The Many Expressions of Chenin Blanc
A variety to be reckoned with.
There are plenty of underappreciated grape varieties among the hundreds used for making the bulk of the world’s wine. Some are little known and used in wines made in relatively small volumes. Consumers can be forgiven for not desperately seeking out those made from fer servadou (a grape native to southwest France) or yearning for a bottle of grignolino (from Piedmont).
But there are relatively well known varieties, used to make substantial volumes of wine, that just don’t get the recognition they deserve. One is chenin blanc, and, like many grapes, it often goes unrecognized because the wines are better known by their region of provenance than for the grape variety itself. This is true of gamay in Beaujolais and sangiovese in Chianti, and many consumers are more likely to know French chenin blanc wines as Vouvray, Saumur, Savennières, and Chinon.
All these appellations are in the sprawling Loire Valley region of northern France. Although it’s a cool-wine region overall, it covers a range of growing conditions that are reflected in the styles of chenin blanc produced. Although there’s variation by vintage year, chenin blanc has high natural acidity that almost always makes for crisp, vibrant, refreshing wines that are often ideal with food.
The dry wines, which make up the bulk of Loire chenin blancs, generally have well-focused fruit and this vibrant acidity—the sort of wine you expect from a cool, sunny region. The sweeter wines (especially from the Vouvray district) are often botrytized and carry their sweetness easily on spines of brisk, clean acidity. Appellations to look for include Savennières and Quarts de Chaume. As for the sparkling wines (most of them labelled Crémant de Loire), they are bright and flavourful, and are as often serious food-wines as easy-drinking bubblies.
Chenin blanc might be known by region in France, but it is well known by its varietal name in South Africa, the other major region where it’s produced—although there it is sometimes also called “steen.” It is likely that chenin blanc was one of the first grape varieties grown in what was then a Dutch colony in the mid-1600s. It clearly performed well and was soon widely planted; it has become the country’s signature white wine, making up almost a fifth of all South Africa’s wine today.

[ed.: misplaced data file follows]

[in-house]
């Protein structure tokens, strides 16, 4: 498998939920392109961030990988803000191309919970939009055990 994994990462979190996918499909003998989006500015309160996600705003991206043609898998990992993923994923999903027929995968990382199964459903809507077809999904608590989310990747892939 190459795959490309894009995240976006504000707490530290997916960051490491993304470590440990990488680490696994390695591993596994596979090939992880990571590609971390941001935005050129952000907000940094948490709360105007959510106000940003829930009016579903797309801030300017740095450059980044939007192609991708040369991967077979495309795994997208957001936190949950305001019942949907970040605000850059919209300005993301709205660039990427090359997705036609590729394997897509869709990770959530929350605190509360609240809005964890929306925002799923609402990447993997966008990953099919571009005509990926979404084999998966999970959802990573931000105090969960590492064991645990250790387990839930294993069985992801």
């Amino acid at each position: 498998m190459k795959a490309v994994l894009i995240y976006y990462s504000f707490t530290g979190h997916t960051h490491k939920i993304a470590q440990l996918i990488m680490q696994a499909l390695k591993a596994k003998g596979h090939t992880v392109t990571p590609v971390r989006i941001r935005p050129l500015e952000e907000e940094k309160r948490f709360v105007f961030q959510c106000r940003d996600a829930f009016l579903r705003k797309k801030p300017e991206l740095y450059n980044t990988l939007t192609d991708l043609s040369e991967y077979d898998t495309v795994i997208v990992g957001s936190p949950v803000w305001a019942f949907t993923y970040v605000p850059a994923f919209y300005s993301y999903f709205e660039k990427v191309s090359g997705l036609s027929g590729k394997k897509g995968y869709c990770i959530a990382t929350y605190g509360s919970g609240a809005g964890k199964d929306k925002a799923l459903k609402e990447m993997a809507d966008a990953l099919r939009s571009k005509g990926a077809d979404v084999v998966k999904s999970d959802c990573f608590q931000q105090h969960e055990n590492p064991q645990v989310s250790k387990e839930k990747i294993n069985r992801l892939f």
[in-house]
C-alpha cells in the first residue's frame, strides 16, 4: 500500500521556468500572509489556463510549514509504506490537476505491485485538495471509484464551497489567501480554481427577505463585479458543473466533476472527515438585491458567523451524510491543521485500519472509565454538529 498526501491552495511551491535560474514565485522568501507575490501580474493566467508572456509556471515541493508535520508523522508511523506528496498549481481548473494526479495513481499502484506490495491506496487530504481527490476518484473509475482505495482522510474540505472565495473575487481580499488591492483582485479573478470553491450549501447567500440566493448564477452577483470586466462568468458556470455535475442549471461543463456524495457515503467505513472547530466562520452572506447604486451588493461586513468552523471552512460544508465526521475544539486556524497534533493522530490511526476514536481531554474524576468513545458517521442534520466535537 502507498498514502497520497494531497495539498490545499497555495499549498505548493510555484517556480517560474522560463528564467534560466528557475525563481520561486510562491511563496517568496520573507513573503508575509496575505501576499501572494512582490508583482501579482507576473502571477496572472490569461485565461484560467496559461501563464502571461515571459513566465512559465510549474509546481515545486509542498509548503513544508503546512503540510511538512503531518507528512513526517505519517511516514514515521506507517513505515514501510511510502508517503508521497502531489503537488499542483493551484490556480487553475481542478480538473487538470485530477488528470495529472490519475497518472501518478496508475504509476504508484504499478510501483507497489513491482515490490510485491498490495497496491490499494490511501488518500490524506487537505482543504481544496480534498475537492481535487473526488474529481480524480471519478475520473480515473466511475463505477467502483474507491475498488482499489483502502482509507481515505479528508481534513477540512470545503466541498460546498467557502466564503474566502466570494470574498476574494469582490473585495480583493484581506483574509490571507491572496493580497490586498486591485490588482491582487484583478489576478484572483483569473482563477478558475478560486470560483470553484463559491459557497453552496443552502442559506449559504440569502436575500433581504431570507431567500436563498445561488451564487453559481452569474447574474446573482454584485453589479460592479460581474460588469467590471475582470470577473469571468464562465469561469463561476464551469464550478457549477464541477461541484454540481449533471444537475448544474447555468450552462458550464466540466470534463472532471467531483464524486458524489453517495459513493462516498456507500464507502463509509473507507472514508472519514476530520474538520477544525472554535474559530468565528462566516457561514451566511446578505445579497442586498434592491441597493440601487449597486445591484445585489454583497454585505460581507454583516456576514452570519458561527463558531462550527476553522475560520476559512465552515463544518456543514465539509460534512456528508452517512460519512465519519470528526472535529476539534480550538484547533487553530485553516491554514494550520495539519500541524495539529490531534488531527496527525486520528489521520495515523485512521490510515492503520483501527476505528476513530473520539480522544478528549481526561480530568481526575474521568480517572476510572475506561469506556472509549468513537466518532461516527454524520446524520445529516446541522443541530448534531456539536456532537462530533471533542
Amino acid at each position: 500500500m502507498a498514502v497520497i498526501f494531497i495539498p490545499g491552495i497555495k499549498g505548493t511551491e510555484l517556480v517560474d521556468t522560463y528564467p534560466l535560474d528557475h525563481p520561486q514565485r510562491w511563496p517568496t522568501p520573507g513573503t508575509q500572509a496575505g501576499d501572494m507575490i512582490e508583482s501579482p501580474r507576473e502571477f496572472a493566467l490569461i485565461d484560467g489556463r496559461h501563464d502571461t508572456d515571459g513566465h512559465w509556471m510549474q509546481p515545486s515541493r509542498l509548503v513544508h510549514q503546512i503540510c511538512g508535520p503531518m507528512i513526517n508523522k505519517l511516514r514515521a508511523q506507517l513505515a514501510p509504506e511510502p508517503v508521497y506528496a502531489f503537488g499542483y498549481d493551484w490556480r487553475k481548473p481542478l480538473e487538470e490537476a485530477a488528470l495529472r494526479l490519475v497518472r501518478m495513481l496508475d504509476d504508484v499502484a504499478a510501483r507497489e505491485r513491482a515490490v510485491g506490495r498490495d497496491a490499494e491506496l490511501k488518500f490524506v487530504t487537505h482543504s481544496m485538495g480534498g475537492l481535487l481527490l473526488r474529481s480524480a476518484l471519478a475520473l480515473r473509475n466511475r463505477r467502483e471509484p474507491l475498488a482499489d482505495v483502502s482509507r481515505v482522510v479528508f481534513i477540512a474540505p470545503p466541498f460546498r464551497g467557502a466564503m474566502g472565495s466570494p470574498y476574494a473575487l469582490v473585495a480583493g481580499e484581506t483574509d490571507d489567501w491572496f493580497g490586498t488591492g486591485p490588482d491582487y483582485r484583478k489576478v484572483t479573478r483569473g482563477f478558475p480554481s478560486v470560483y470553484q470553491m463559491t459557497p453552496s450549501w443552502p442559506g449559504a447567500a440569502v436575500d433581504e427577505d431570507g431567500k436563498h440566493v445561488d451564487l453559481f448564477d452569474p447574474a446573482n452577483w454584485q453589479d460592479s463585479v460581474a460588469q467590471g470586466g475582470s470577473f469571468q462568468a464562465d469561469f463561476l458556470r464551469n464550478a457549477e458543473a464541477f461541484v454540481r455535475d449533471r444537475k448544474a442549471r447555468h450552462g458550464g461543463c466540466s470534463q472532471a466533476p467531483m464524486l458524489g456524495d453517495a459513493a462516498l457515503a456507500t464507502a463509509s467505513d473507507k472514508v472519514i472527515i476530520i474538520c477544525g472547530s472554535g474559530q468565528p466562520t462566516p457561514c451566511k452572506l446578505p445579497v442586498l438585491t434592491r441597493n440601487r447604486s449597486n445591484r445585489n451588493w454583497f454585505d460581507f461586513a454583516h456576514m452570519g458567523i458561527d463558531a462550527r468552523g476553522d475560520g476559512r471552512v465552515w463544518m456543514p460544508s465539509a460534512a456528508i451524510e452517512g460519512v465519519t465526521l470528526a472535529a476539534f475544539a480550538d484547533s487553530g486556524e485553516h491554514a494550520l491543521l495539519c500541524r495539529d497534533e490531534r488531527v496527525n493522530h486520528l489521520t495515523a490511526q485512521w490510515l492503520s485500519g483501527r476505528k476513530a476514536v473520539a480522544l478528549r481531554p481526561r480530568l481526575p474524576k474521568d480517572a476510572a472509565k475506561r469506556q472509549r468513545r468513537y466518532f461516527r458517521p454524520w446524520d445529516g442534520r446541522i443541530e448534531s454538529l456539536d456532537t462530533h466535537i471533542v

South African chenin blanc is typically fuller flavoured than in the Loire, as you would expect of the warmer growing conditions. But the acidity is still there, making chenin blanc a very attractive and very versatile white wine. Although much of the mass-produced South African chenin blanc is generic white wine, many producers make fine examples. Some are lightly oaked and carry interesting texture, while others are unoaked, lighter styles. Much of the best chenin blanc wine comes from old vines, which in South Africa (where there is a project to save old vines from being pulled out) means more than 35 years old.
Whether from the Loire Valley, South Africa, or other regions, high-quality chenin blancs make an excellent extension to your wine experience.
Notable chenin blanc producers to look for include:
Clos Naudin (Vouvray)
Domaine des Forges (Savennières)
Domaine du Closel (Savennières)
Domaine Huet (Vouvray)
Ken Forrester (Stellenbosch)
Kleine Zalze (Stellenbosch)
Leopard’s Leap (Franschhoek)
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